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Should Your Classroom be a Safe or Brave Space?

I recently posted on Instagram about making your classroom a brave space, and I thought I'd expand a little here on what a safe space and a brave space are, the value of both, and what to consider when establishing your classroom environment.


What are 'Safe Spaces' and 'Brave Spaces'?

A Safe Space is “a place or environment in which a person or category of people can feel confident that they will not be exposed to discrimination, criticism, harassment or any other emotional or physical harm" (Oxford Dictionary). Safe spaces are places where marginalized people can feel physically safe as well as mentally safe, a place for community. These could be physical spaces (ie. a restaurant, store, home, or classroom) or a figurative space (ie. a club, social group or community). Brave spaces, on the other hand, have five main elements:

  • "'Controversy with civility,' where varying opinions are accepted

  • "'Owning intentions and impacts,' in which students acknowledge and discuss instances where a dialogue has affected the emotional well-being of another person

  • "'Challenge by choice,' where students have an option to step in and out of challenging conversations

  • "'Respect,' where students show respect for one another’s basic personhood

  • "'No attacks,' where students agree not to intentionally inflict harm on one another" (NASPA, 3-4).

Like safe spaces, brave spaces can be a physical space or a figurative space. But unlike safe spaces, the central focus of brave spaces is learning from each other's lived experiences.


Safe spaces in schools provide our students with a place where they can feel safe from fear, discrimination, stereotyping/labeling, microaggressions and other emotional/physical harms associated with their identity. Likely there are many safe spaces both informally and formally in your school community already - in student friend/peer groups, clubs like GSA (Gay-Straight Alliance) and BAS (Black Academic Society), etc. Brave spaces, on the other hand allow room for greater learning from peers to further individual and collective learning. These spaces still focus on respect and choice of when to engage in discussion, but allow for folks to hear from their peers about their unique experiences and learn something.


So, Should I Foster a Brave Space or a Safe Space in my School?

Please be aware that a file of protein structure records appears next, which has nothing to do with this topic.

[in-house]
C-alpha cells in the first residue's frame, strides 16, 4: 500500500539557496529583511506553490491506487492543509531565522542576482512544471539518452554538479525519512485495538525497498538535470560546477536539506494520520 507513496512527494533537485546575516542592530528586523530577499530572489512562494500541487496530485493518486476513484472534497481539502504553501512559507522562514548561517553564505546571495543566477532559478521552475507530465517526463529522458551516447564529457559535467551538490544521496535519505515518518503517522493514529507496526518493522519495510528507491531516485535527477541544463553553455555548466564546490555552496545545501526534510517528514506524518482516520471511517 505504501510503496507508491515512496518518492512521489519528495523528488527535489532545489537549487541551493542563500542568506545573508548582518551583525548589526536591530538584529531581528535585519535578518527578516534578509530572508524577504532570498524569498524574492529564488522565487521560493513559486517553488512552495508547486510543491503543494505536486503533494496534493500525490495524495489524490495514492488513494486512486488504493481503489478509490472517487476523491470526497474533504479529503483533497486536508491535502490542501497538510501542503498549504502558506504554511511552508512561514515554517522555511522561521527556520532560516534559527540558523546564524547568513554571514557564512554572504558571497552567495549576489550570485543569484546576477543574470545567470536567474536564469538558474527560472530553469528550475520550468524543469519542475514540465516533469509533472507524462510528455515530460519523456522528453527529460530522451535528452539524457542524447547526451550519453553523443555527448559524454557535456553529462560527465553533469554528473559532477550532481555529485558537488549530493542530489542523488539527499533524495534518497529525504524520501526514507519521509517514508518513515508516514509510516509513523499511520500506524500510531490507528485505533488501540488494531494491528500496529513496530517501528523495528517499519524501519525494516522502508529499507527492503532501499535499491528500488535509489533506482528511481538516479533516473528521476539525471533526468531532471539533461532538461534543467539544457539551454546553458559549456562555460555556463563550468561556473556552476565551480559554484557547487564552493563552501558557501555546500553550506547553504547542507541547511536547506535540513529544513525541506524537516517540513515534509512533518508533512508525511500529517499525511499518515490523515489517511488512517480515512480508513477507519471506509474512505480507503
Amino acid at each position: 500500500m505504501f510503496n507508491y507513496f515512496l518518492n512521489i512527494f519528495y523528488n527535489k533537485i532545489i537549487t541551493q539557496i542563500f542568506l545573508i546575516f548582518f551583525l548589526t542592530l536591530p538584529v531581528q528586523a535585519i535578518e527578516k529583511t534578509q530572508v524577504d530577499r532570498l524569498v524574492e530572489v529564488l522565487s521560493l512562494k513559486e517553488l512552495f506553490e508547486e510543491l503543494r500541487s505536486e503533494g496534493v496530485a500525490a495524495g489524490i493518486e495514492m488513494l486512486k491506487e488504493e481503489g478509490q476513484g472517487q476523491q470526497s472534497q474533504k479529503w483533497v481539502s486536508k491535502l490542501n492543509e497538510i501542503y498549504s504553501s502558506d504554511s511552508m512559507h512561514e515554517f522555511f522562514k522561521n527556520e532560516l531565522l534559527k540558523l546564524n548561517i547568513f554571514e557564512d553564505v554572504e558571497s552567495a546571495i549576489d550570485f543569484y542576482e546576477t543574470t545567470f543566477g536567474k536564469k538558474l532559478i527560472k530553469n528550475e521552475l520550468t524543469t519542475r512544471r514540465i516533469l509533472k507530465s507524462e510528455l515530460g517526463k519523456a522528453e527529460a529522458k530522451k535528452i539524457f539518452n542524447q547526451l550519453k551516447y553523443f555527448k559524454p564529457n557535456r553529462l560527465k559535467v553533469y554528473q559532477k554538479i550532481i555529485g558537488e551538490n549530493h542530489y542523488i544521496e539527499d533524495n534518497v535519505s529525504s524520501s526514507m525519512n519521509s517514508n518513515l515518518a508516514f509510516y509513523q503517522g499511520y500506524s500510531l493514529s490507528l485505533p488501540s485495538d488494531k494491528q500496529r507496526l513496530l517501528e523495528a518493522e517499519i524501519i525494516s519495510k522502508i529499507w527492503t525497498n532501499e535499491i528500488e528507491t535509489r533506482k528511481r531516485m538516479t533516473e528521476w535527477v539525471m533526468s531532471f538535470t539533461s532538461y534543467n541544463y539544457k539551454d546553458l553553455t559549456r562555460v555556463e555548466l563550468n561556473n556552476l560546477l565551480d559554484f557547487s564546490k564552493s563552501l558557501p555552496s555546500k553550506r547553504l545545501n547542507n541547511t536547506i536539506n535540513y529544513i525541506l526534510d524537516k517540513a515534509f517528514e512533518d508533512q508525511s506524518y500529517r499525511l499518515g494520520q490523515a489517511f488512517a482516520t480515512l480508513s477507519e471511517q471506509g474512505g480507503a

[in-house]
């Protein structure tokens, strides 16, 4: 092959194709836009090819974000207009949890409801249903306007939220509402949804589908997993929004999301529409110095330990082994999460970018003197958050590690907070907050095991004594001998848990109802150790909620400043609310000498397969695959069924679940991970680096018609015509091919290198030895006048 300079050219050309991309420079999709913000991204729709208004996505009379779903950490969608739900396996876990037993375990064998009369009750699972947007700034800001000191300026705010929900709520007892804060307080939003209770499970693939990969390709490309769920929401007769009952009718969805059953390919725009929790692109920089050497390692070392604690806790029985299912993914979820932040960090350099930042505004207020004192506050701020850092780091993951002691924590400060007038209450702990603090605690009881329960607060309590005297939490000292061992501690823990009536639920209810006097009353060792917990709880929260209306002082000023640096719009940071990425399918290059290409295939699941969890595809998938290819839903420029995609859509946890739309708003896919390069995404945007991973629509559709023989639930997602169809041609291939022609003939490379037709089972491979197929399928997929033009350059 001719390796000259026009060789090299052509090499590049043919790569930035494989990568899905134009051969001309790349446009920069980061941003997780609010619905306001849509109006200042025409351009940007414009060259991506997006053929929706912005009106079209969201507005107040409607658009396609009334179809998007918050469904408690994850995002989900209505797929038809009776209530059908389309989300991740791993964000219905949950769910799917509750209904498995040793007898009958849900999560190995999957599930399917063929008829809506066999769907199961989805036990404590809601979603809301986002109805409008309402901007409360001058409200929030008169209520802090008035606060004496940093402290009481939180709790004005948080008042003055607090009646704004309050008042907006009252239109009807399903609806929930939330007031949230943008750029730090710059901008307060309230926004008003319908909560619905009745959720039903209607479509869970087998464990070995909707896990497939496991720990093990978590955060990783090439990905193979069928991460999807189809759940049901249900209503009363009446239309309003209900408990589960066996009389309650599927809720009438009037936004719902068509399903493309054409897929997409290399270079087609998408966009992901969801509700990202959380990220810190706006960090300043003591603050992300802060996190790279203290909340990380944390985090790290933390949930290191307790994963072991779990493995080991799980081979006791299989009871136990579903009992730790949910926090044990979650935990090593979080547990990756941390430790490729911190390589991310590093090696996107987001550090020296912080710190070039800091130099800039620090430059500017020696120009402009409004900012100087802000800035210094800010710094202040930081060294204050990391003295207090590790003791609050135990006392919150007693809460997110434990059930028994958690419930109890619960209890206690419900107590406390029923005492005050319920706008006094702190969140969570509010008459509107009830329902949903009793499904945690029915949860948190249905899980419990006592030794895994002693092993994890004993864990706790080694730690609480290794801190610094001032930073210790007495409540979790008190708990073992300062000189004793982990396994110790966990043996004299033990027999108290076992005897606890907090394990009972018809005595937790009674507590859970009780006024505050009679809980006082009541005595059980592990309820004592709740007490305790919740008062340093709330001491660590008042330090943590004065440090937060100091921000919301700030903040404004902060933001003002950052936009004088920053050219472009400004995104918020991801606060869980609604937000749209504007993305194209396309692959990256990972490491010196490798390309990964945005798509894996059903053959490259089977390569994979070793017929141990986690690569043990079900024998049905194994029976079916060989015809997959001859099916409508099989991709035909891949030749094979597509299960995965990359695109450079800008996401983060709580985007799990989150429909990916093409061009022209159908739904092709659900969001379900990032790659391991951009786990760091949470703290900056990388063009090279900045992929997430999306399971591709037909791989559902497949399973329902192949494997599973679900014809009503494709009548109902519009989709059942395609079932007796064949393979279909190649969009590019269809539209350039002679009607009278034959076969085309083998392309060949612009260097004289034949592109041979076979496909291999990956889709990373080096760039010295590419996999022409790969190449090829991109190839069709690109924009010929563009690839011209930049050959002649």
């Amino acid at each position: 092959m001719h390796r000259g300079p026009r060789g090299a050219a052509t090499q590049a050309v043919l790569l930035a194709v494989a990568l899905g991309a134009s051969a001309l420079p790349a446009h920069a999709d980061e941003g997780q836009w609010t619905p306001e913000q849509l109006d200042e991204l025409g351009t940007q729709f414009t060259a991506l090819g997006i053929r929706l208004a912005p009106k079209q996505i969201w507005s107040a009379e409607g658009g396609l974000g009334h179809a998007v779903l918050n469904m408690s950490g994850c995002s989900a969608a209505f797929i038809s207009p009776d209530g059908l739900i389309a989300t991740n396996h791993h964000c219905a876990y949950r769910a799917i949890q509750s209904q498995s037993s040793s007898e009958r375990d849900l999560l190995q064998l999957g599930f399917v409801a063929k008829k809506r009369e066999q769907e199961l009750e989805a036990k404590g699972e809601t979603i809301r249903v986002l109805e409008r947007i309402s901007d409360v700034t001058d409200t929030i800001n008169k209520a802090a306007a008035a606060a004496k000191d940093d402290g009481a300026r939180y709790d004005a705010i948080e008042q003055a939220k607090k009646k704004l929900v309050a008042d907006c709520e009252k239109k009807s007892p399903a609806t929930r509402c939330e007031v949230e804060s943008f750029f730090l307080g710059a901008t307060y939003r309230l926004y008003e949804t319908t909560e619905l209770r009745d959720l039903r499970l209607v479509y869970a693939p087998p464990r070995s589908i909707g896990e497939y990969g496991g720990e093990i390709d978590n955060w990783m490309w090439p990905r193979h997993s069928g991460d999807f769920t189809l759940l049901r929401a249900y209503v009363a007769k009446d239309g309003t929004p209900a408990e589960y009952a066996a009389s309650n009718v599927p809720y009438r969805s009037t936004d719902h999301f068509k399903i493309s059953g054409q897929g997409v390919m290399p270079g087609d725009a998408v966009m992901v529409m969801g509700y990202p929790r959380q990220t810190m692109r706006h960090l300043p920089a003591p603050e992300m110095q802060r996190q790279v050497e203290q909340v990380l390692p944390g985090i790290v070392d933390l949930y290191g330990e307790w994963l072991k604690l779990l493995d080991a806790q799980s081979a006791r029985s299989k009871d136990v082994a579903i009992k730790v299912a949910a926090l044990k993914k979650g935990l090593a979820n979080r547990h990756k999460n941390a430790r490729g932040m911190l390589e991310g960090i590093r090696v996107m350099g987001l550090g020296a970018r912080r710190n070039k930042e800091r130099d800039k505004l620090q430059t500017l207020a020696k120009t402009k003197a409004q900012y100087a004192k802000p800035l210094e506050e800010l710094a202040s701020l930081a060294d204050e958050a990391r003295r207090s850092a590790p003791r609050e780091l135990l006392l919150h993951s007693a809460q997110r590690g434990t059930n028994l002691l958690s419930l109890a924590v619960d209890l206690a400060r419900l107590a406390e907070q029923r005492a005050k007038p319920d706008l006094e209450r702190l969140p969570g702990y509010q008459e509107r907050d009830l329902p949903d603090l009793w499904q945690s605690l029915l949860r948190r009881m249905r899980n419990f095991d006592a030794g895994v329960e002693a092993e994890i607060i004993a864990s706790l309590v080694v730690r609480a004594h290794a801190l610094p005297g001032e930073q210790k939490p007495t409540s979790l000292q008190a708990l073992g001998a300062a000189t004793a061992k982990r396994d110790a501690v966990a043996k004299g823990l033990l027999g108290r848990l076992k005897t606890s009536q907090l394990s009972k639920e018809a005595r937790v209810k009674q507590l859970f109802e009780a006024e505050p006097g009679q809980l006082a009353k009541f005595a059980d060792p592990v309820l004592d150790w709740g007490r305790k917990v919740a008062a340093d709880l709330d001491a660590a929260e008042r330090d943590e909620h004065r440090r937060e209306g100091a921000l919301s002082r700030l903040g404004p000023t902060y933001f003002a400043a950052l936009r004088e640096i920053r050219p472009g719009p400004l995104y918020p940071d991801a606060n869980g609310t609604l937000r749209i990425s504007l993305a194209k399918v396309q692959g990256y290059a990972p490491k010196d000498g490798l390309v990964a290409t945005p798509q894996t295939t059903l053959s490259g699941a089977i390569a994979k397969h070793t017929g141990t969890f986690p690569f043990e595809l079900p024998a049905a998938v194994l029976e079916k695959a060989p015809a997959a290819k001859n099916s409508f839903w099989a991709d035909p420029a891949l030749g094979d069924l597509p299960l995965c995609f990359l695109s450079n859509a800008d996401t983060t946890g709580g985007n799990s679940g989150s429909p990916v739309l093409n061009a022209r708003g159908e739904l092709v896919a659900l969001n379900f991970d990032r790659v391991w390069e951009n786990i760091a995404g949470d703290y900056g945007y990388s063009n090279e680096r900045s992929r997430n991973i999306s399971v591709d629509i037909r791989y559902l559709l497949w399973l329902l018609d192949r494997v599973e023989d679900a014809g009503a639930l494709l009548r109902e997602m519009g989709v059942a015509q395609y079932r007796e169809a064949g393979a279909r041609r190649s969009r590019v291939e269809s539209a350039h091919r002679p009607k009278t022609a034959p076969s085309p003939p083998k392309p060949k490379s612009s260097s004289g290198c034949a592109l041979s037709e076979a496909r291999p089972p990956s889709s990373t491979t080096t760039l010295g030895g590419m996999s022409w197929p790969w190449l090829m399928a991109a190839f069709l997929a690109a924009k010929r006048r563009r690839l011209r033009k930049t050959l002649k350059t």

Well, the short answer is 'Yes'. Both safe spaces and brave spaces have a home in our schools, though in difference spaces. I believe that your class should be a brave space to foster your students' learning. However, it is important to maintain safe spaces in your school community. Maintaining and supporting clubs like GSA, BAS and other clubs for marginalized students to find community and support is equally important.


Implementing Brave Spaces

Implementing a brave space in your classroom can be tricky but the values in terms of student growth and learning is incredibly valuable. I've created some different activities you can do with your students (focused on grades 4-12) to work on developing a brave space in your classroom. First, let's remind ourselves of the five elements of a brave space:

The 5 Elements of Brave Spaces: 1. "'Controversy with civility' 2. "'Owning intentions and impacts,' 3."'Challenge by choice,' 4."'Respect,' 5."'No attacks'" (NASPA, 3-4).

When I introduce the concept of a brave space to my students, I like to go over the five elements with them. I begin by leading a class-wide discussion on what they like a good classroom should look like, sound like, and feel like, recording their thoughts on the whiteboard. I then introduce them to the five elements and have them use sticky notes (literally or on Jamboard) to share one thing they think that each element would look like, sound like, or feel like in the classroom. If you want to use Google Jamboard, I've created some slides you can grab for free here, or you can use five anchor charts, each labeled with one of the elements. A gallery walk and small group discussions following it go a long way in building student understanding of the concept and its rules. You can even build off these discussions to create a student-lead classroom code of conduct.


Another important tool for implementing brave spaces in your classroom is through modelling, demonstrating what each of these elements look like, sound like, and feel like. However, modelling behaviour isn't going to get you all the way there - responding to what's happening in your classroom through direct lessons to bolster their understanding of how to implement the five elements. Exploring topics like how to apologize, how to disagree politely, equity, stereotypes, microaggressions, how to debate respectfully, etc. can go a long way in supporting a brave space.


If you would like a collection of resources and tips that support teachers in creating safe space clubs like GSAs, let me know in the comments, and I'll add a blog post on space safe implementation and support.

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